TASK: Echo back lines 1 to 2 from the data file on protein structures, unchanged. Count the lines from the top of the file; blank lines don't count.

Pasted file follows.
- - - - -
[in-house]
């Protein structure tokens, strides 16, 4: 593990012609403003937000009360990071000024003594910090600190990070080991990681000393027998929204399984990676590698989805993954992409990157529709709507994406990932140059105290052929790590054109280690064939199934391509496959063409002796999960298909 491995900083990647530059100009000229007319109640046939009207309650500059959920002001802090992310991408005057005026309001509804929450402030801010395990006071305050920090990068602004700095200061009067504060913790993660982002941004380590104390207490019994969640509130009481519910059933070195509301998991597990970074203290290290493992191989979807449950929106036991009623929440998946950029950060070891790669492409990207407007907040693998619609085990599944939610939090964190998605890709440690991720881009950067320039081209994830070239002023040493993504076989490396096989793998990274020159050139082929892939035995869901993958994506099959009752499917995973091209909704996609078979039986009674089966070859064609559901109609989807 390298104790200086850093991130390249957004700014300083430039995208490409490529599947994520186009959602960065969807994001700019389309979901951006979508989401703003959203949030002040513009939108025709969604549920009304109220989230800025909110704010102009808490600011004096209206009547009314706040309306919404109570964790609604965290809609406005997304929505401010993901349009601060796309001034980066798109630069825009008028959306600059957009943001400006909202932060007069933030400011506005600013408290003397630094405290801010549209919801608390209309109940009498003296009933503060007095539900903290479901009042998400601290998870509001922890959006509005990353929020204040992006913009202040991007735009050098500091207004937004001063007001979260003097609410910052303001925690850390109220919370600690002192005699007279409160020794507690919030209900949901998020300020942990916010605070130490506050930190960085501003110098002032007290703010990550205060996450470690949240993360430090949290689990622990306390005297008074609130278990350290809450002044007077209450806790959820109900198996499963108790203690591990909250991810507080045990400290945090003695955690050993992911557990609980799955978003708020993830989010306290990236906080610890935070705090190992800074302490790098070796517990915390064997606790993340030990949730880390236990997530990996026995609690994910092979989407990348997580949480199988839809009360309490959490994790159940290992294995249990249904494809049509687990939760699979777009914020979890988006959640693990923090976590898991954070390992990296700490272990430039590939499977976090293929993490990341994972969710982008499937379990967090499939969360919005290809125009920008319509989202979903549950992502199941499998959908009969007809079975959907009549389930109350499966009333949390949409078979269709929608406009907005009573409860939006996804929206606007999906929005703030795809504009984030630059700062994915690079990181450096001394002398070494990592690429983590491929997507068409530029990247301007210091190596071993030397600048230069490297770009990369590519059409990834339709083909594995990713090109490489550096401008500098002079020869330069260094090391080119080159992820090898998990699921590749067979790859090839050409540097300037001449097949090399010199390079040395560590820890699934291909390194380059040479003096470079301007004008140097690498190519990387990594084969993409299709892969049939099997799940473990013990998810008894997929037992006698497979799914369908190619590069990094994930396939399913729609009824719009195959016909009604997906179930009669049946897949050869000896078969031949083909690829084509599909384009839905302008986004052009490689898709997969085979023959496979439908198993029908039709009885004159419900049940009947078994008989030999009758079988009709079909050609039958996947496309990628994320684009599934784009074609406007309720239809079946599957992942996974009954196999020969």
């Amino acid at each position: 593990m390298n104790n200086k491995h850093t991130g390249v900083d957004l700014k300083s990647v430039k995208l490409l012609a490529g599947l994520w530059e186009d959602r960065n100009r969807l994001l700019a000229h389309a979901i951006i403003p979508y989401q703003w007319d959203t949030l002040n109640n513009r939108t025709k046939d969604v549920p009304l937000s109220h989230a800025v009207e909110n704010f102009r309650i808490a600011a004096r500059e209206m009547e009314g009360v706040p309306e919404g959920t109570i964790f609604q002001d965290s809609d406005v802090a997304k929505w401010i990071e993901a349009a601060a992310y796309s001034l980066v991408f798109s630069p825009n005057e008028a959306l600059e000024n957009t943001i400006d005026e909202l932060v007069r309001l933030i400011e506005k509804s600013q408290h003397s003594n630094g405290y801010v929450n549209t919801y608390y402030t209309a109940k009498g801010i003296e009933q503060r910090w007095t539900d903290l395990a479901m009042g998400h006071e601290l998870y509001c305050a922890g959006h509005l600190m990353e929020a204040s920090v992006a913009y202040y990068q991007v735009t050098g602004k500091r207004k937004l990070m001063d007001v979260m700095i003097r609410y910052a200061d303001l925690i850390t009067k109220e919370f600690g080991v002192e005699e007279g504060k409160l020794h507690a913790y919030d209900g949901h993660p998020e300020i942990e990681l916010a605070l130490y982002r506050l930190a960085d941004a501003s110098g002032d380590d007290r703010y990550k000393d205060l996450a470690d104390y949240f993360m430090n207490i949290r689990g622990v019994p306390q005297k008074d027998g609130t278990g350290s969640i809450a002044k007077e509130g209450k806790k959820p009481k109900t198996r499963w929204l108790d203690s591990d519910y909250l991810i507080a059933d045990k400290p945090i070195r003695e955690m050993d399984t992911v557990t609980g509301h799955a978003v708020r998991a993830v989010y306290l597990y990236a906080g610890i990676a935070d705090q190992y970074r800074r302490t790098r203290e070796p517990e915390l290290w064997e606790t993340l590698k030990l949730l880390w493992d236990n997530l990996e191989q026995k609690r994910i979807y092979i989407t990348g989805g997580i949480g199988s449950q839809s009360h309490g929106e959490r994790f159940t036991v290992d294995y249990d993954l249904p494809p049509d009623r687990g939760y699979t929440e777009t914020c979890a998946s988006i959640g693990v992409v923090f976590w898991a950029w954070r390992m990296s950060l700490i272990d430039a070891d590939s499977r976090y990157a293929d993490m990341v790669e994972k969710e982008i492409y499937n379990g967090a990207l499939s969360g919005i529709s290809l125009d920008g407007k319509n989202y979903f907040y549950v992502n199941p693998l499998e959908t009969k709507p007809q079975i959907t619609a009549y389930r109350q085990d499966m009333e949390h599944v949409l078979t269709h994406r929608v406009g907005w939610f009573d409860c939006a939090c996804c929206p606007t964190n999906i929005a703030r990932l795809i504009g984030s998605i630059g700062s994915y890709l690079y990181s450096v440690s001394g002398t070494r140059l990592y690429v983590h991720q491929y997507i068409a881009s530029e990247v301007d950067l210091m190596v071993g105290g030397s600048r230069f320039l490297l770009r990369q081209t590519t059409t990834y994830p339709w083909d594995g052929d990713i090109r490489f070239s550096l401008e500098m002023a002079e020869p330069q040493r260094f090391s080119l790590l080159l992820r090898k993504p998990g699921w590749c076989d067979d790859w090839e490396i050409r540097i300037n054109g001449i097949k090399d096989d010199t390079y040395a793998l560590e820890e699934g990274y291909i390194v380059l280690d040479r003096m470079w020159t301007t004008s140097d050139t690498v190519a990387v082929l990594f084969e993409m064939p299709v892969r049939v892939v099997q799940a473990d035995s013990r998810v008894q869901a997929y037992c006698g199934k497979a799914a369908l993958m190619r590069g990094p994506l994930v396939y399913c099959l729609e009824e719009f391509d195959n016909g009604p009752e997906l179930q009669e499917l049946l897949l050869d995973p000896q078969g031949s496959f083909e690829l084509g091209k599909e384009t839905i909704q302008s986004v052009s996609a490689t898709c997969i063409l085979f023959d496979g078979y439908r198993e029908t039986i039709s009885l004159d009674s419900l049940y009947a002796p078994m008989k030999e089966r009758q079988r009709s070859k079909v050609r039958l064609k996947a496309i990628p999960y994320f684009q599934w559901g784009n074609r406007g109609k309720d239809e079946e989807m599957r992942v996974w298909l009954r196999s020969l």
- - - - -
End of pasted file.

[in-house]
């Protein structure tokens, strides 16, 4: 593990012609403003937000009360990071000024003594910090600190990070080991990681000393027998929204399984990676590698989805993954992409990157529709709507994406990932140059105290052929790590054109280690064939199934391509496959063409002796999960298909 491995900083990647530059100009000229007319109640046939009207309650500059959920002001802090992310991408005057005026309001509804929450402030801010395990006071305050920090990068602004700095200061009067504060913790993660982002941004380590104390207490019994969640509130009481519910059933070195509301998991597990970074203290290290493992191989979807449950929106036991009623929440998946950029950060070891790669492409990207407007907040693998619609085990599944939610939090964190998605890709440690991720881009950067320039081209994830070239002023040493993504076989490396096989793998990274020159050139082929892939035995869901993958994506099959009752499917995973091209909704996609078979039986009674089966070859064609559901109609989807 390298104790200086850093991130390249957004700014300083430039995208490409490529599947994520186009959602960065969807994001700019389309979901951006979508989401703003959203949030002040513009939108025709969604549920009304109220989230800025909110704010102009808490600011004096209206009547009314706040309306919404109570964790609604965290809609406005997304929505401010993901349009601060796309001034980066798109630069825009008028959306600059957009943001400006909202932060007069933030400011506005600013408290003397630094405290801010549209919801608390209309109940009498003296009933503060007095539900903290479901009042998400601290998870509001922890959006509005990353929020204040992006913009202040991007735009050098500091207004937004001063007001979260003097609410910052303001925690850390109220919370600690002192005699007279409160020794507690919030209900949901998020300020942990916010605070130490506050930190960085501003110098002032007290703010990550205060996450470690949240993360430090949290689990622990306390005297008074609130278990350290809450002044007077209450806790959820109900198996499963108790203690591990909250991810507080045990400290945090003695955690050993992911557990609980799955978003708020993830989010306290990236906080610890935070705090190992800074302490790098070796517990915390064997606790993340030990949730880390236990997530990996026995609690994910092979989407990348997580949480199988839809009360309490959490994790159940290992294995249990249904494809049509687990939760699979777009914020979890988006959640693990923090976590898991954070390992990296700490272990430039590939499977976090293929993490990341994972969710982008499937379990967090499939969360919005290809125009920008319509989202979903549950992502199941499998959908009969007809079975959907009549389930109350499966009333949390949409078979269709929608406009907005009573409860939006996804929206606007999906929005703030795809504009984030630059700062994915690079990181450096001394002398070494990592690429983590491929997507068409530029990247301007210091190596071993030397600048230069490297770009990369590519059409990834339709083909594995990713090109490489550096401008500098002079020869330069260094090391080119080159992820090898998990699921590749067979790859090839050409540097300037001449097949090399010199390079040395560590820890699934291909390194380059040479003096470079301007004008140097690498190519990387990594084969993409299709892969049939099997799940473990013990998810008894997929037992006698497979799914369908190619590069990094994930396939399913729609009824719009195959016909009604997906179930009669049946897949050869000896078969031949083909690829084509599909384009839905302008986004052009490689898709997969085979023959496979439908198993029908039709009885004159419900049940009947078994008989030999009758079988009709079909050609039958996947496309990628994320684009599934784009074609406007309720239809079946599957992942996974009954196999020969």